This blog originally published in Printing Impressions
The key attributes that determine your customer value go well beyond measuring their annual sales. Areas that I believe lead to enhanced customer value include (in no particular order) profitability; loyalty; number of transactions; and the costs to support those transactions, growth, vertical market, significance (them to you and you to them), retention, and let’s add lifetime value. I’m sure that I’ve omitted some obvious ones, but you get the picture. If these attributes make up the true value of your customers, what can you do to get a better handle on where you stand in these areas? After all, they are a strategic asset and you should treat them as such.
In most companies that I visit and work with, the customer metrics available are financial in nature and always include sales with a comparative view to the last period, or last year. They can often add the number of opportunities or estimates and a dollar volume. While many will also look at an overall win rate, seldom do I see it at the customer level. Moving from a basic sales overview to treating your customers as strategic assets can be a major undertaking, not because the information isn’t available. The impediment may reside in the strategic thinking that, “is this really important to my business?”
Assessing your customer value will not be for everyone. Some will say it’s not that important and others may say it’s just too hard to determine. Others may say that it is costly to acquire a new customer and that they want to make sure that they nurture and grow that business, that they learn from them and that they are able to leverage that knowledge to lower their costs of future customer acquisition and retention. Like many business decisions, only you can determine which path is the right one for your business.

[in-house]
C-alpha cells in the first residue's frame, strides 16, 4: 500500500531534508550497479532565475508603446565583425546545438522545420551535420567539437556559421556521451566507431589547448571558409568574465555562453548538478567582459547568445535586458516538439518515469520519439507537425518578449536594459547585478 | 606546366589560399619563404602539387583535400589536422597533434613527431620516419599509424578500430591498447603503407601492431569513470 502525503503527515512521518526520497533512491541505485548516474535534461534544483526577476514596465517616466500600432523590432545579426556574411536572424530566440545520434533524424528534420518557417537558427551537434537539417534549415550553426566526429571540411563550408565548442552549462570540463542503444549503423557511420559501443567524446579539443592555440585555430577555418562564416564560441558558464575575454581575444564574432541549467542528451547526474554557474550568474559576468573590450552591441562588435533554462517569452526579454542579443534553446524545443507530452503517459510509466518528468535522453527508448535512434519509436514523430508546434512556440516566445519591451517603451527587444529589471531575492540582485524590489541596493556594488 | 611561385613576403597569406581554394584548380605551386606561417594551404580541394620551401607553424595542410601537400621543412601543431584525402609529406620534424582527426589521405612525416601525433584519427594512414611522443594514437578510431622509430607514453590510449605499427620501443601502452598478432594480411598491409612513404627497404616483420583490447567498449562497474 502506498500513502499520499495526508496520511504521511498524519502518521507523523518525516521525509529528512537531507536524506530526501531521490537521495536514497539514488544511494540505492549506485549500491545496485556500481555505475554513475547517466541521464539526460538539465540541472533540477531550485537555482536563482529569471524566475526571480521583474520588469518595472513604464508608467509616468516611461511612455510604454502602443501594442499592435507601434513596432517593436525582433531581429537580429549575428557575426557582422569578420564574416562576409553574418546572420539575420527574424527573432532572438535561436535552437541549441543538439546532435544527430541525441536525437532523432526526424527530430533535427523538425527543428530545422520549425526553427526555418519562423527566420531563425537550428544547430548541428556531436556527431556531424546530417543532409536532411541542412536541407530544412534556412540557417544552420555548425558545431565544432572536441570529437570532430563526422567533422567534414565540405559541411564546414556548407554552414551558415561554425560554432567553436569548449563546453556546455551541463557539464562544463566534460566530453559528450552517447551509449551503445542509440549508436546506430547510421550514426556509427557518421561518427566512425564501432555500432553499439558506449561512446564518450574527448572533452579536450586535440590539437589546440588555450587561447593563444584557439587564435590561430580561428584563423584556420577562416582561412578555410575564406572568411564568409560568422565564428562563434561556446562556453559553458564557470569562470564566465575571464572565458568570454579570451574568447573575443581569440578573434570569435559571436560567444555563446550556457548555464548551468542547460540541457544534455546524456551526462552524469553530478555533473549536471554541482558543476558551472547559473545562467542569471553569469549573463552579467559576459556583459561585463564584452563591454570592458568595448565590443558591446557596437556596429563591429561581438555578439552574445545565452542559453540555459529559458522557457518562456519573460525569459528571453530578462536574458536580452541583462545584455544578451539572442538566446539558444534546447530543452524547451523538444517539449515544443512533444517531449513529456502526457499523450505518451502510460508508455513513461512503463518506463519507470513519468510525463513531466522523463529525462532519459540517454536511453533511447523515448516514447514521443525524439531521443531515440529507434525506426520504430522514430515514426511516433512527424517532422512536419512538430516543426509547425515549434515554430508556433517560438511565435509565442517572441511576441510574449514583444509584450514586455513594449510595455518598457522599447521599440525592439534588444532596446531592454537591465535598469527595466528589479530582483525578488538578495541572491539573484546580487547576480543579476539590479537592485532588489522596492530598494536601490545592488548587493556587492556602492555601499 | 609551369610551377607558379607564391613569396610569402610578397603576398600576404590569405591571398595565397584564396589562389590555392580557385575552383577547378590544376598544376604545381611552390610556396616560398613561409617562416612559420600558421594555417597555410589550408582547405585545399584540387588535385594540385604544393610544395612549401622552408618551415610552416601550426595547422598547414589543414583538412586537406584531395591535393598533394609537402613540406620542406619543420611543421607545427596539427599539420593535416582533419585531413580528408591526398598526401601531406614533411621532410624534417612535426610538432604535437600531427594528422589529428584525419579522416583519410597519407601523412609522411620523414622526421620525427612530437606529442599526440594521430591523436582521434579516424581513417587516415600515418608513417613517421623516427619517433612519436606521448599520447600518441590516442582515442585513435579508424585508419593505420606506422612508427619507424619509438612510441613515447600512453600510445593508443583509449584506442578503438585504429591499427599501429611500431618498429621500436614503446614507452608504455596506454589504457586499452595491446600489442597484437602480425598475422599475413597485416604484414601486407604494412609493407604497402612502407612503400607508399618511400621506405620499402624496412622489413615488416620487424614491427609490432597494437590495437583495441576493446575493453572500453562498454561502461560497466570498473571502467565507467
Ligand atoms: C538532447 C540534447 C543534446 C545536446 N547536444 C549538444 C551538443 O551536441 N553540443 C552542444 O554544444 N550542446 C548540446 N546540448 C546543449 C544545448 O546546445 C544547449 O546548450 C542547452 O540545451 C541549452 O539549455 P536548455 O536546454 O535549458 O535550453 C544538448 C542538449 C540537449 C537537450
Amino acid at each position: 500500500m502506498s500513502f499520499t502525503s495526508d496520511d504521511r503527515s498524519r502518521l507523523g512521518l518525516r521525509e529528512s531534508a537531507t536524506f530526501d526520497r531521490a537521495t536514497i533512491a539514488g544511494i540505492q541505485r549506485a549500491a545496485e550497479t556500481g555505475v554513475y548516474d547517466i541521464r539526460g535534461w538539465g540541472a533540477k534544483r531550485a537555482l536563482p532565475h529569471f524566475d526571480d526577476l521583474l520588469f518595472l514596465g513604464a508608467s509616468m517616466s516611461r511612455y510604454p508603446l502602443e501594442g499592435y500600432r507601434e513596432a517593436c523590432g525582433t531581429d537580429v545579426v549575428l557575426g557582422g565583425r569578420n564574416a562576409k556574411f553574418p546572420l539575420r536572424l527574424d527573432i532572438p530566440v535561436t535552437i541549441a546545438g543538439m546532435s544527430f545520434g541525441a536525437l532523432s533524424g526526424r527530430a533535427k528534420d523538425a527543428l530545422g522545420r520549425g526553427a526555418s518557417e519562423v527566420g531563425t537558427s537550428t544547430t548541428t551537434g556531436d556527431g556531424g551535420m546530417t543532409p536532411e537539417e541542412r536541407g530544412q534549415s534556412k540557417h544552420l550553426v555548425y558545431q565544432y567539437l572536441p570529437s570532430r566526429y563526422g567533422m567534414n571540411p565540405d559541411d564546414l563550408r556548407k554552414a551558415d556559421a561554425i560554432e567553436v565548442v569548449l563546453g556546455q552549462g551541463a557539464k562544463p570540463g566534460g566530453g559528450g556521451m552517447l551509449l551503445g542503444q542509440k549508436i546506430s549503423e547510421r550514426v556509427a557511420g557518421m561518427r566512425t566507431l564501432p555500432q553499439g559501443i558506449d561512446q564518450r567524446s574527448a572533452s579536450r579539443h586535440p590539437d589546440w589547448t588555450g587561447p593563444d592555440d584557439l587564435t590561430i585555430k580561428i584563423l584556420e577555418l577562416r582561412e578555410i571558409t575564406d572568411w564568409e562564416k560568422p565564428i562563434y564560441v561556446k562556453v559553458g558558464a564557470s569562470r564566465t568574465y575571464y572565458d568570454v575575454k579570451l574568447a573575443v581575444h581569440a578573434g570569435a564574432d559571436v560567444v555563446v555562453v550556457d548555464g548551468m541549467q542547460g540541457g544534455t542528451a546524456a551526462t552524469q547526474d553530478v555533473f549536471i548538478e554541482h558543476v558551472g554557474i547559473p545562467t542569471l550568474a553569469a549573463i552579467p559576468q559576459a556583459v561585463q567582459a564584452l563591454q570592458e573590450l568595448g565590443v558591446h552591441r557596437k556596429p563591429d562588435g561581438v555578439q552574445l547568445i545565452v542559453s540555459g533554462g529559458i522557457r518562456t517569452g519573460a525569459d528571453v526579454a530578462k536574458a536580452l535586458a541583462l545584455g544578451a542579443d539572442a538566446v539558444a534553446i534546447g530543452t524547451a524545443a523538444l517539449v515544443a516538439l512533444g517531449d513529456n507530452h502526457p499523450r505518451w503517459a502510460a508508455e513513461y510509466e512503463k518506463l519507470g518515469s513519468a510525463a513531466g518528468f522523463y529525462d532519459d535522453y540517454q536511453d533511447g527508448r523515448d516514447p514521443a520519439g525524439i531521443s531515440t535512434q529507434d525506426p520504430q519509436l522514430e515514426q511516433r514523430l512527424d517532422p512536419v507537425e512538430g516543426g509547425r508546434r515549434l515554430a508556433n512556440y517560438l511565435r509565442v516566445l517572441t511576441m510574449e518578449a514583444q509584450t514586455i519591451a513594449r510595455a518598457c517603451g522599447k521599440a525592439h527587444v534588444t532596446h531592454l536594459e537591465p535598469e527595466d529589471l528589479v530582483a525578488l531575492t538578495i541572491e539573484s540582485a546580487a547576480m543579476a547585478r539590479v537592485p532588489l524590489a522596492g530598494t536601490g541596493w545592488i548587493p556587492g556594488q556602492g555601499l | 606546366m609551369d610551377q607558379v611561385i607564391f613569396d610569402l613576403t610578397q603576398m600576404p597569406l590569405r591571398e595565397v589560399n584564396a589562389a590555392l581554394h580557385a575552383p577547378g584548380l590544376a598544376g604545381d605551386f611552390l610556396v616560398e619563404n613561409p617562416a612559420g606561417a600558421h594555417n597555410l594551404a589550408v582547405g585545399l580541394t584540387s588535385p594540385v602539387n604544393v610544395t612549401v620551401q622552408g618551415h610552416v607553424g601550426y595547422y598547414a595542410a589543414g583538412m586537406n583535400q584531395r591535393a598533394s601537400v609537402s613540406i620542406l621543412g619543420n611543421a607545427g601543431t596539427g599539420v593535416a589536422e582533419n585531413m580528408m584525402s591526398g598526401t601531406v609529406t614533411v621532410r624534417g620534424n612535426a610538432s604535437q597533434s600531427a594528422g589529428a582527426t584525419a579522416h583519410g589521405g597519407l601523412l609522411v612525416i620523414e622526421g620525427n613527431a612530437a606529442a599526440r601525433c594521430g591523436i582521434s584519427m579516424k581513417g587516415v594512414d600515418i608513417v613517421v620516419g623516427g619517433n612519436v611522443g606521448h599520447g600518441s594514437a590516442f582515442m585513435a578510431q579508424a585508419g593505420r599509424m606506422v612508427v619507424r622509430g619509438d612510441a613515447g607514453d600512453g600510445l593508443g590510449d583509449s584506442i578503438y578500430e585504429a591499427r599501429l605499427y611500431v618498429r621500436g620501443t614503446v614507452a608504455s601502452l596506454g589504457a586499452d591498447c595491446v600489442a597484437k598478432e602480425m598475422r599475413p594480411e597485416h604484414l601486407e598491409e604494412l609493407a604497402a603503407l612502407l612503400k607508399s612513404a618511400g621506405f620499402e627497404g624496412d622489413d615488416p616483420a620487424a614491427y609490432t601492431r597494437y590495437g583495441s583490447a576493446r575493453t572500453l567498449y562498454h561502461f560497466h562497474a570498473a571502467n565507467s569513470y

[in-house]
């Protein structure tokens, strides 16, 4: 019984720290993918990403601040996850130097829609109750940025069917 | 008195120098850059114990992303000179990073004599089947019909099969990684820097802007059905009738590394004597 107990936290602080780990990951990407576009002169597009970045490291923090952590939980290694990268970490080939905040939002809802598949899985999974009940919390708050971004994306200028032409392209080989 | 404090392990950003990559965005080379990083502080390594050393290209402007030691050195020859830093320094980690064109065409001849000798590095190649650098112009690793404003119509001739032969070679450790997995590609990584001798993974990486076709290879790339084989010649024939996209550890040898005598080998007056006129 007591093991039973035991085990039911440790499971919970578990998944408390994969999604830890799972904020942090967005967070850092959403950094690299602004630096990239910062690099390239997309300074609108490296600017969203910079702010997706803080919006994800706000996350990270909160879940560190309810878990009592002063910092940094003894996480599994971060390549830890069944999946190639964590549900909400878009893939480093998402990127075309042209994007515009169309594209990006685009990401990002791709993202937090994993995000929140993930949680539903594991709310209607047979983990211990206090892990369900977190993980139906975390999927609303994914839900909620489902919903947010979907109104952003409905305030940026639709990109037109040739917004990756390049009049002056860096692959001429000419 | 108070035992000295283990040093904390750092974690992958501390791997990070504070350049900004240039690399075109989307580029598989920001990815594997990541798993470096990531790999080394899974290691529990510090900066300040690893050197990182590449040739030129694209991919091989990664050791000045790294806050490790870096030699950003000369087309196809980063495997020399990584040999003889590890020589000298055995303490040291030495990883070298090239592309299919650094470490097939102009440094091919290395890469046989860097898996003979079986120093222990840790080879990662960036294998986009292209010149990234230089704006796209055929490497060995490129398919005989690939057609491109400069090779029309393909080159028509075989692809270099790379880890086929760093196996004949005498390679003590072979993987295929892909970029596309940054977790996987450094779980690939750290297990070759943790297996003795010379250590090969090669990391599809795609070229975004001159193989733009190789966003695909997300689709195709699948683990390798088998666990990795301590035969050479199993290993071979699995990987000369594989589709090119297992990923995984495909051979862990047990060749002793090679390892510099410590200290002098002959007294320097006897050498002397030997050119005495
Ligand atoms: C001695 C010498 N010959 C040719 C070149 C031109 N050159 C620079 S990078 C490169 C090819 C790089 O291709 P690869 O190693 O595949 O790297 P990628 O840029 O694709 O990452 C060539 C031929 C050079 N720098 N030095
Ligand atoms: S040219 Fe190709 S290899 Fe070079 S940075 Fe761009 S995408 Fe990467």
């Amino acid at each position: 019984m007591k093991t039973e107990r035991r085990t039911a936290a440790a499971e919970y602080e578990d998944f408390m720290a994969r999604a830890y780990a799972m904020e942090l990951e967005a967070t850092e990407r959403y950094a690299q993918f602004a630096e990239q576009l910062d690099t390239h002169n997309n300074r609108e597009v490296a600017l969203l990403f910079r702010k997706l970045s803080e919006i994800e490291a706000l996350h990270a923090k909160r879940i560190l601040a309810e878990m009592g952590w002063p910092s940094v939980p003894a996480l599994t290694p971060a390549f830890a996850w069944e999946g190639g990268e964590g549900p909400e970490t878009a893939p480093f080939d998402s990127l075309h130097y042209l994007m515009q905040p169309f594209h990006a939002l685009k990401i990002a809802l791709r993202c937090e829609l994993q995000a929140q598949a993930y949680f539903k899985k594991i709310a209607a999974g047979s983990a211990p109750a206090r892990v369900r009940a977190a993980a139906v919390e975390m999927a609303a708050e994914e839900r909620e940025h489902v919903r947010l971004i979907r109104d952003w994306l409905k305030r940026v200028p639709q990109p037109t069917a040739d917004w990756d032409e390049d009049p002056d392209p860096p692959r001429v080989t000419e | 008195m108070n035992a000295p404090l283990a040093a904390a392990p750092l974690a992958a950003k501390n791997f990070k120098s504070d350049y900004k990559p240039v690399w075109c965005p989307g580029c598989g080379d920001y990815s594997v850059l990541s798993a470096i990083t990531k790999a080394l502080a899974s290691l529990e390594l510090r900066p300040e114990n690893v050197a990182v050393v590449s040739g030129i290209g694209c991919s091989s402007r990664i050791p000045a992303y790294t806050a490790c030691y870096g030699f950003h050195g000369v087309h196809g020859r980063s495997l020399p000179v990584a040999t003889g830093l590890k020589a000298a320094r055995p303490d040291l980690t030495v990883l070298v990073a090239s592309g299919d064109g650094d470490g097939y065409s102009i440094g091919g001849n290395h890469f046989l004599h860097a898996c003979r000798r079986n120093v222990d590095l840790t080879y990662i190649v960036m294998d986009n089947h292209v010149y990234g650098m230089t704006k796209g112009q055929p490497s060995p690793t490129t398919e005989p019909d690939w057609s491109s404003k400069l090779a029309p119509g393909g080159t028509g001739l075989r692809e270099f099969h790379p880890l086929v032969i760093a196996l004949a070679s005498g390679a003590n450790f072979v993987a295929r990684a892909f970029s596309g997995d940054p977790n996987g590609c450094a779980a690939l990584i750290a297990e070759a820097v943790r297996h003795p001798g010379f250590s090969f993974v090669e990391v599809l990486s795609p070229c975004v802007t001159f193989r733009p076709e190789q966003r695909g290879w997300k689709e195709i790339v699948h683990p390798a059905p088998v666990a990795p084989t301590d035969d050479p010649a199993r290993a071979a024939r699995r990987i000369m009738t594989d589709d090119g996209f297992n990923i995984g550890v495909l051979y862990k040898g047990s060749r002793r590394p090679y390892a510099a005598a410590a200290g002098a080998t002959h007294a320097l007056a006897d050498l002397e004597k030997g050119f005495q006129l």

If you’ve been exploring these concepts with your customers, congratulations. And if you’re thinking about it but not sure where to go with it, I’ll be adding to these posts and going into more detail on many of the attributes and why I believe they are important, and how you can act on them. Peter Drucker said, “the true purpose of a business is to create and keep customers.” Doing it in a way that leverages your unique abilities and creates a market differentiation will help lead you to a more profitable outcome.
Please share any thoughts or ideas you have on this. Good luck and remember, doing nothing is not an option.
Mike Philie can help validate what’s working and what may need to change in your business. Changing the trajectory of a business is difficult to do while simultaneously operating the core competencies. Mike provides strategy and insight to owners and CEOs in the Graphic Communications Industry by providing direct and realistic assessments, not being afraid to voice the unpopular opinion and helping leaders navigate change through a common sense and practical approach. Learn more at www.philiegroup.com, LinkedIn or email at email@example.com.